Tales of misery from Dzaleka
It is 6:50 hours in the morning Friday and Martha, a refugee from Burundi, has woken up at Dzaleka Refugees’ Camp in Dowa thinking about how the day will unfold without food and without a proper place to rest. She has been driven by authorities to Dzaleka after she failed to abide by the order for the refugees to move to the camp. She was taken from her shop in Area 24 in…
It is 6:50 hours in the morning Friday and Martha, a refugee from Burundi, has woken up at Dzaleka Refugees’ Camp in Dowa thinking about how the day will unfold without food and without a proper place to rest.
Martha is heavily pregnant.
She has been driven by authorities to Dzaleka after she failed to abide by the order for the refugees to move to the camp.
She was taken from her shop in Area 24 in Lilongwe and has been at the camp for five days.
Just like others who are being considered lucky, Martha was allocated a small space which she is sharing with her husband and their three children.
We find Martha sitting outside the tent which was formerly used as Covid-19 isolation camp.
Martha’s family and the others are now being called ‘new arrivals’ at the camp.
“My family was forced into the vehicle on that particular night. We came here and things haven’t been easy. There is no food and this is how we sleep.
“If you look at this space, you can see that my family can’t fit in. So I, being the most vulnerable with the pregnancy, am allowed me lay first while the others wait for their turn to sleep.”
Martha allows us to take a picture of the place she has been allocated to share with her family but refuses to have her pictures taken.
“If they see me that I spoke to the media and complained of the living conditions here, they will come and move us from this space and give it to someone else.
“They don’t want us to tell the world how much we are suffering here,” she says.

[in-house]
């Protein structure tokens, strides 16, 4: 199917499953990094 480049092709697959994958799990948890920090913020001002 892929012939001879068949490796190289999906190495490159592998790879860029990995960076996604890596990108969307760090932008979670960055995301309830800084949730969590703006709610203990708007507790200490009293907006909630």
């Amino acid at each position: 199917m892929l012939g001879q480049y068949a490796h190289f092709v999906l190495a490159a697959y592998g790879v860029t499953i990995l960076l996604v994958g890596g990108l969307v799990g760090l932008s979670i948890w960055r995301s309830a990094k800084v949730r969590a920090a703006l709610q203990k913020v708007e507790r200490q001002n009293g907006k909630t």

According to Martha, the refugees have stories to tell but they are afraid of the authorities who are not okay with them speaking to the media or any organization.
At this moment, Martha tells us to hide in one shelter and she is speaking to us while peeping outside to make sure no one is seeing her.
Martha says government has not provided the makeshift camp with any food and that the refugees are told to fend for themselves.
“This is worse than the time we were running away from war in my country.
“We thought Malawi is a Warm Heart of Africa. We thought we would find peace here but the story is different.
“We are being treated like animals. In my condition I’m sleeping here in this cold weather,” she adds.
Another new arrival, Esther, tells us that the refugees are receiving inhumane treatment and it has left many, especially women, traumatized.
“In my case, we were brought here without our belongings. I and my husband had a shop; we don’t know where the items in the shop have gone and again there was money in that shop. We don’t know where it has gone.
“Who are we going to question? They don’t want us to speak to you about this because they know where our money is,” she says.
As we walk around the camp, one officer who is taking down names of those who are just arriving warns us to leave the camp.
“Zomwe mukupangazo mutipweteketsa [What you are doing will land us in trouble],” the officer shouts.